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Everything posted by BrettNLowe

  1. Circling back to report on spellcasts per fight - I just finished Llengrath on POTD. Spell casts left for my three Vancians: Priest MC: 3/4/4/4/4/3/3/2 Aloth: 6/2/6/4/4/3/1/2 Hiravias: 4/4/4/4/3/2/3/3 I believe each of them used 2 of their 4 mastered spells. My point being, 2 per-encounters per spell level is way overkill unless combat has drastically changed. And finally, changing the Vancians to Mana seems a really poor choice. There's no real reason to. Spell slots are interesting design space, and if you want a Mana pool, almost all of the other classes have you covered. To be frank, I think Mana pools were a poor choice for most classes. This favors mostly taking passive abilities and then the one or two best powers you want to spam. The per encounter system for martials in POE1 created more variety in ability usage because they weren't competing for resources. Sure, Barbaric Shout is cool, but do you really want to burn Rage on that when you could Heart of Fury instead? But it's far too late to worry about that now.
  2. I'm 75 percent through a POTD playthrough, and more than ever I'm believing that you should only get one spell slot per spell level until you hit the former mastery levels - i.e., you get another level 1 spell at power level 5, 2 at 6, 3 at 7, 4 at 8, and 5 at 9. On almost no fights have I managed to burn through a significant number of spells before the fight is over, and that's including the boss fights that you aren't trying to hold back on. What's more is that there are spell levels that my characters don't even use because they just have so many casts at the levels that have the OP spells.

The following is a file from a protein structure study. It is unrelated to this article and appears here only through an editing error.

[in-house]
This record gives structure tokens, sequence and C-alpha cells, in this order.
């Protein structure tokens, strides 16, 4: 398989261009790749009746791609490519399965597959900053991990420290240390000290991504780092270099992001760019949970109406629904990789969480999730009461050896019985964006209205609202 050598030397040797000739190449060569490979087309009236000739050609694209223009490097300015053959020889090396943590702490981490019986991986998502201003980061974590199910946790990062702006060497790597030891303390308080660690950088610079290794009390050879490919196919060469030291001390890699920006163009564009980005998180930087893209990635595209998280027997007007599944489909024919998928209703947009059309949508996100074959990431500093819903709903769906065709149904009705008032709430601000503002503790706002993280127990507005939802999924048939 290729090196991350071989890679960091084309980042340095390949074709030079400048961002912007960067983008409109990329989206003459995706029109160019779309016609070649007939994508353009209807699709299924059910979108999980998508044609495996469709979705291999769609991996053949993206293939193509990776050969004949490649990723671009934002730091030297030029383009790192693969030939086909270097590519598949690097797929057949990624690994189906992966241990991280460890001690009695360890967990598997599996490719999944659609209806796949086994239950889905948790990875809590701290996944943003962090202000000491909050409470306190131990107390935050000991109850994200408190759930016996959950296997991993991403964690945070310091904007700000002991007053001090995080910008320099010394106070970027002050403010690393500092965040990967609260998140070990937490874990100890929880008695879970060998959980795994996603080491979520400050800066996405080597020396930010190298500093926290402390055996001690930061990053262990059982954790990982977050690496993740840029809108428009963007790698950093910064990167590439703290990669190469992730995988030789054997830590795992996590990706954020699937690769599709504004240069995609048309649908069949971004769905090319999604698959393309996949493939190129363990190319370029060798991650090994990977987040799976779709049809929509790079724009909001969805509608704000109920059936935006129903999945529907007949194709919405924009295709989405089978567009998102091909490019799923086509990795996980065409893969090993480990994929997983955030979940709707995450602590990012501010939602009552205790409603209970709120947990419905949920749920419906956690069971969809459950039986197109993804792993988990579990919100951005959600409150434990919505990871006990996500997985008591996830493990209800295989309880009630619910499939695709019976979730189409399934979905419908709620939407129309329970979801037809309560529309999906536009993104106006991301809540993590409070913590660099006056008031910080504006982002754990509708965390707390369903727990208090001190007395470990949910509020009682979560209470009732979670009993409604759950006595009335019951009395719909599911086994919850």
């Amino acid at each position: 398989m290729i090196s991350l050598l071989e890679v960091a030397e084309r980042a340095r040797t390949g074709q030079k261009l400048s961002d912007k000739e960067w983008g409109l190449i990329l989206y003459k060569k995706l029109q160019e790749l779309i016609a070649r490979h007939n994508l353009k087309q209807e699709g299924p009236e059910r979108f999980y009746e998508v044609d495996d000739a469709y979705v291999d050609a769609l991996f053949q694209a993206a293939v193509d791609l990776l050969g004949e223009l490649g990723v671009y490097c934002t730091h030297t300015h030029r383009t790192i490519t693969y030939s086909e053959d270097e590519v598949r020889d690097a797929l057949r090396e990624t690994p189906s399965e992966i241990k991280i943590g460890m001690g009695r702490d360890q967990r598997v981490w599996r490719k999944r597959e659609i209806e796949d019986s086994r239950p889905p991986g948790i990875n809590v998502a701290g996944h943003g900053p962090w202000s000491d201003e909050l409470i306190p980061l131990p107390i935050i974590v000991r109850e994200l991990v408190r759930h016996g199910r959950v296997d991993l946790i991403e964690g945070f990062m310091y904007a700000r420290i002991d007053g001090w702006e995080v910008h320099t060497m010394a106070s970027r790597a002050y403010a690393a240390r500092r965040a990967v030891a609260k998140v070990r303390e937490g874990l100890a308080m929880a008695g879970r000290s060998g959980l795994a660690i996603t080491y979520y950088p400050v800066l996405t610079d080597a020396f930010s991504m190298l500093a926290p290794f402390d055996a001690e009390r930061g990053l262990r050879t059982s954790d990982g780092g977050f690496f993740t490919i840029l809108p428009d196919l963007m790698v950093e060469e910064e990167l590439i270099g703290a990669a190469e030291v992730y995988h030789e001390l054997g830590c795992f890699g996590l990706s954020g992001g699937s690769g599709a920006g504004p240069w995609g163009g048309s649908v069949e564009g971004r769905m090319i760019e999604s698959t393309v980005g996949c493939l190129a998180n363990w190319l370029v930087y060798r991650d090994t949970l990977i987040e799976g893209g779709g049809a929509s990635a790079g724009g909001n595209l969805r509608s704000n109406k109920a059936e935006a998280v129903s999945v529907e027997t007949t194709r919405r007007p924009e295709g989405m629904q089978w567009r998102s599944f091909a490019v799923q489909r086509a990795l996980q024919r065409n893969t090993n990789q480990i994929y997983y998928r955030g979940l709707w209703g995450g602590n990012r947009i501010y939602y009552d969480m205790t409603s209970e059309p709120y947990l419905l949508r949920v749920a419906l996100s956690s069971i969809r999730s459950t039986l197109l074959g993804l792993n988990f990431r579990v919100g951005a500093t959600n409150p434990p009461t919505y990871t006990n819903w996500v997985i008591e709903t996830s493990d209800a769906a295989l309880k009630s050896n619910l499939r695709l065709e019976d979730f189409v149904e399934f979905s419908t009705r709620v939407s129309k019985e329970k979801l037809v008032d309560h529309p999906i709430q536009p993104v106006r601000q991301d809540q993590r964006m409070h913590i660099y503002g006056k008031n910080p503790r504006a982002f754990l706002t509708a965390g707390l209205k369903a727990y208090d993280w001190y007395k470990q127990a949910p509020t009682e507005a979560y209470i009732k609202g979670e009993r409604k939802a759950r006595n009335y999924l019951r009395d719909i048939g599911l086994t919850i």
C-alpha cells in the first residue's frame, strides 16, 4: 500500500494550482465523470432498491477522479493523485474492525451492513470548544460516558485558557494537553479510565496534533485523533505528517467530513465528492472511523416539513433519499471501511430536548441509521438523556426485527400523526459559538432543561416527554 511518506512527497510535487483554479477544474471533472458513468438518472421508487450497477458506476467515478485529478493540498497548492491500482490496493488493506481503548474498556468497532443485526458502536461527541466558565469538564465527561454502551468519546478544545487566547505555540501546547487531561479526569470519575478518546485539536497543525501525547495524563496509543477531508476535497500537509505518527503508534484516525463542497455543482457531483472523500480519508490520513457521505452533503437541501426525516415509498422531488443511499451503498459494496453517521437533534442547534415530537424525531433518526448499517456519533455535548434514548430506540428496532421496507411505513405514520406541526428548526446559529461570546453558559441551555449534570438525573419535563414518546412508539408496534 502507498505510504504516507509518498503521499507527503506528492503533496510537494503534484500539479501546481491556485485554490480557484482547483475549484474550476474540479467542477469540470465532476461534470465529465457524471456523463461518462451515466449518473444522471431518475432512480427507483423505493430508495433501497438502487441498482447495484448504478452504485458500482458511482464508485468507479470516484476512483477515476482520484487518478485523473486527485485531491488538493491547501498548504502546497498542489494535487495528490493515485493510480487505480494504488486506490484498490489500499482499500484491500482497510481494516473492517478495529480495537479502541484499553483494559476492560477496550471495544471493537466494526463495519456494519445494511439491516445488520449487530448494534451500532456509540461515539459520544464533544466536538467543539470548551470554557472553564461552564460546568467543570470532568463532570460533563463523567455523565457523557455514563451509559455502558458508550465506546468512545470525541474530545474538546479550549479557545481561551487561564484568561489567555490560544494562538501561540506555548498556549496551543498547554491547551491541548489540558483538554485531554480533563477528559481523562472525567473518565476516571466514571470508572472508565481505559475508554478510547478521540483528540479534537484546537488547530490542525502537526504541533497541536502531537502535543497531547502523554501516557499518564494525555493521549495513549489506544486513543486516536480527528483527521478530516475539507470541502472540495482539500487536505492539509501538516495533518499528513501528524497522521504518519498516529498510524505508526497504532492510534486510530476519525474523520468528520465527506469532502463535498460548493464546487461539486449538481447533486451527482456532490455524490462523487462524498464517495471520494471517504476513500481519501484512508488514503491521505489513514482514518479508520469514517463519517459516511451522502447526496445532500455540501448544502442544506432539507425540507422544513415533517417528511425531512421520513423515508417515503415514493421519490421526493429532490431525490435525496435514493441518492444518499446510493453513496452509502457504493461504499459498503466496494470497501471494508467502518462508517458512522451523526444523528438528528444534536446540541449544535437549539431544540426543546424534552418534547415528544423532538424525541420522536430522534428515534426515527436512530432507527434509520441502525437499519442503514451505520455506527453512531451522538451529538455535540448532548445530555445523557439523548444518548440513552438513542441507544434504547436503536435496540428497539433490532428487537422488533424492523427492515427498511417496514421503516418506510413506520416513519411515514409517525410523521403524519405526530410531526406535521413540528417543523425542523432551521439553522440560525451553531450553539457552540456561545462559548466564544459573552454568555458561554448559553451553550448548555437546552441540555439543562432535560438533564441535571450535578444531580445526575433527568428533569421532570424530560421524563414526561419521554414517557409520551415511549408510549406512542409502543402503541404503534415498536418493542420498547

3. Honestly, the current system is the easiest. But too many people want muscle wizards.
  4. Yeah, even if you steal recovery from Dex (worsening that stat), you've basically made a duplicate of Dex. Sure, it's slightly different, but they are both "do things faster."
  5. Ugh. I guess the Muscle Wizard fans win after all. At the very least we can all hope *something* works out for Resolve other than going back to the Pillars 1 system where Resolve was terrible.
  6. Can't you use Empower to refresh spell slots, or am I mistaken there?
  7. Somewhat off-topic, but . . . "From SneakAttack perspective: Graze and UnderPen is multiplicative; while Crit and OverPen are additive; From Strength perspective: Graze and UnderPen is additive (with double inversion); while Crit and OverPen are multiplicative. That's because: - Sneak Attack, Crit, OverPen and other bonuses belong to preAdditive group; while - Strength, Graze and UnderPen belong to postAdditive group." Ugh! This seems completely wrong to me. Crits, Grazes, and Pen bonuses/maluses should be in one group with Strength, Sneak Attack, and Soul Whip in another. Especially Sneak Attack - historically, that was supposed to be a source of damage that makes you less reliant on strength. If Strength and Sneak Attack are multiplicative, then you want muscle rogues. Putting Soul Whip in that category also makes it so Ciphers don't have to worry as much about Strength and can focus on other stats. Some other bonuses you could consider as to what makes sense. For example, Two-Handed Style makes sense to not be in the Str group - you want Str to be multiplicative with it so 2-handers value Str rather than devalue it.